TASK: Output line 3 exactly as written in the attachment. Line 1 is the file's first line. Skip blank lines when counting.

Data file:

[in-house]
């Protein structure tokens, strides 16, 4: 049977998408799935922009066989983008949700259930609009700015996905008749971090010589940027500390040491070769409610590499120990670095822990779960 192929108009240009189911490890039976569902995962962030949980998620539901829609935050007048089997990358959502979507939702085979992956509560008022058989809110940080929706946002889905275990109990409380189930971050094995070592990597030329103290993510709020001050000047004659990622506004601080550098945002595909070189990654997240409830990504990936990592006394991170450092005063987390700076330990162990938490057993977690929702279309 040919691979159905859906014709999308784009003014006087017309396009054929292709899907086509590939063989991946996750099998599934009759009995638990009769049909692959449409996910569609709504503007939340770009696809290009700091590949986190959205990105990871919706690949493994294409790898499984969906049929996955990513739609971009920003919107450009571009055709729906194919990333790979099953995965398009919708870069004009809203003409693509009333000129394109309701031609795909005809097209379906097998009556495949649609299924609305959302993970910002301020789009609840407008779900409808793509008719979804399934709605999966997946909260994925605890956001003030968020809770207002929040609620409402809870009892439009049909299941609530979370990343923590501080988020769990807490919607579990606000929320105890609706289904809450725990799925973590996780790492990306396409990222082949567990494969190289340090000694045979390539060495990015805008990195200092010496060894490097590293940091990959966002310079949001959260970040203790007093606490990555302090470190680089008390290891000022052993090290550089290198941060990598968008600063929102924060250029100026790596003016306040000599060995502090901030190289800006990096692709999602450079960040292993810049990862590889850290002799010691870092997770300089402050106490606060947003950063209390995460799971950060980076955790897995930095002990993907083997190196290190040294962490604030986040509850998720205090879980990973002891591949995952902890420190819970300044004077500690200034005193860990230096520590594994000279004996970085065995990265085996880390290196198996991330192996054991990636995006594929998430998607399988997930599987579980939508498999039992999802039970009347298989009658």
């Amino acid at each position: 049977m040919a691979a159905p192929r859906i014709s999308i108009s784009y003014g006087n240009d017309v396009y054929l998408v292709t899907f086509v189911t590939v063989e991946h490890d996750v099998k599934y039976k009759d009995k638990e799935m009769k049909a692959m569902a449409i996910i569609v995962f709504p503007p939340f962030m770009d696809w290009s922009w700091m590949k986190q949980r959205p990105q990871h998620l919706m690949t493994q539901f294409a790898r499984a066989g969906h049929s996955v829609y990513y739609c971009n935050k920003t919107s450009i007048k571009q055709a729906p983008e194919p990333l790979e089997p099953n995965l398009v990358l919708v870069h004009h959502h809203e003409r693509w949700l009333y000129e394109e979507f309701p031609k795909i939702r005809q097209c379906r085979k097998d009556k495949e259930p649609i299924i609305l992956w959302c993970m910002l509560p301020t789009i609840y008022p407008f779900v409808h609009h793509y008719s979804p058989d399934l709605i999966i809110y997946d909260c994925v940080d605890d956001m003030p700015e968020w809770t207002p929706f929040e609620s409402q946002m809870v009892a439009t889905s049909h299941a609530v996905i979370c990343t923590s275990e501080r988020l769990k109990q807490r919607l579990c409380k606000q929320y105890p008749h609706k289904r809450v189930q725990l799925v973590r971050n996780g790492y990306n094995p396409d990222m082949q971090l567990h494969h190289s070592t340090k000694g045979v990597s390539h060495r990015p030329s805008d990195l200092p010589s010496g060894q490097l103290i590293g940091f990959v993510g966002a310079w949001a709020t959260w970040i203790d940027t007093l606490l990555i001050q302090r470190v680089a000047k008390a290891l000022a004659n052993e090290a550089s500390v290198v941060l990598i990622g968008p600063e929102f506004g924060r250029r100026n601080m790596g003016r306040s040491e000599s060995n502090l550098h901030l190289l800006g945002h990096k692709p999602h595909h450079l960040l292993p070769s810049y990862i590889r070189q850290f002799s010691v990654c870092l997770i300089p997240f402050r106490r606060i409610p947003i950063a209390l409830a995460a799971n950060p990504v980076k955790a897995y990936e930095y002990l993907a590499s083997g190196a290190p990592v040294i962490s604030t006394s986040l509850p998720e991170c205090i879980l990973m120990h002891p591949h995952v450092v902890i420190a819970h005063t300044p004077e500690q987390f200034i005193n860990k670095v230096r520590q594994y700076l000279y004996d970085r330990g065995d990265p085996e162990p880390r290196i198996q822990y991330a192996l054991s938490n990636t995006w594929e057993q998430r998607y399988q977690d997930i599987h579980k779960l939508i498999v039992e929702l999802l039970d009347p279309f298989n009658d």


């Amino acid at each position: 049977m040919a691979a159905p192929r859906i014709s999308i108009s784009y003014g006087n240009d017309v396009y054929l998408v292709t899907f086509v189911t590939v063989e991946h490890d996750v099998k599934y039976k009759d009995k638990e799935m009769k049909a692959m569902a449409i996910i569609v995962f709504p503007p939340f962030m770009d696809w290009s922009w700091m590949k986190q949980r959205p990105q990871h998620l919706m690949t493994q539901f294409a790898r499984a066989g969906h049929s996955v829609y990513y739609c971009n935050k920003t919107s450009i007048k571009q055709a729906p983008e194919p990333l790979e089997p099953n995965l398009v990358l919708v870069h004009h959502h809203e003409r693509w949700l009333y000129e394109e979507f309701p031609k795909i939702r005809q097209c379906r085979k097998d009556k495949e259930p649609i299924i609305l992956w959302c993970m910002l509560p301020t789009i609840y008022p407008f779900v409808h609009h793509y008719s979804p058989d399934l709605i999966i809110y997946d909260c994925v940080d605890d956001m003030p700015e968020w809770t207002p929706f929040e609620s409402q946002m809870v009892a439009t889905s049909h299941a609530v996905i979370c990343t923590s275990e501080r988020l769990k109990q807490r919607l579990c409380k606000q929320y105890p008749h609706k289904r809450v189930q725990l799925v973590r971050n996780g790492y990306n094995p396409d990222m082949q971090l567990h494969h190289s070592t340090k000694g045979v990597s390539h060495r990015p030329s805008d990195l200092p010589s010496g060894q490097l103290i590293g940091f990959v993510g966002a310079w949001a709020t959260w970040i203790d940027t007093l606490l990555i001050q302090r470190v680089a000047k008390a290891l000022a004659n052993e090290a550089s500390v290198v941060l990598i990622g968008p600063e929102f506004g924060r250029r100026n601080m790596g003016r306040s040491e000599s060995n502090l550098h901030l190289l800006g945002h990096k692709p999602h595909h450079l960040l292993p070769s810049y990862i590889r070189q850290f002799s010691v990654c870092l997770i300089p997240f402050r106490r606060i409610p947003i950063a209390l409830a995460a799971n950060p990504v980076k955790a897995y990936e930095y002990l993907a590499s083997g190196a290190p990592v040294i962490s604030t006394s986040l509850p998720e991170c205090i879980l990973m120990h002891p591949h995952v450092v902890i420190a819970h005063t300044p004077e500690q987390f200034i005193n860990k670095v230096r520590q594994y700076l000279y004996d970085r330990g065995d990265p085996e162990p880390r290196i198996q822990y991330a192996l054991s938490n990636t995006w594929e057993q998430r998607y399988q977690d997930i599987h579980k779960l939508i498999v039992e929702l999802l039970d009347p279309f298989n009658d």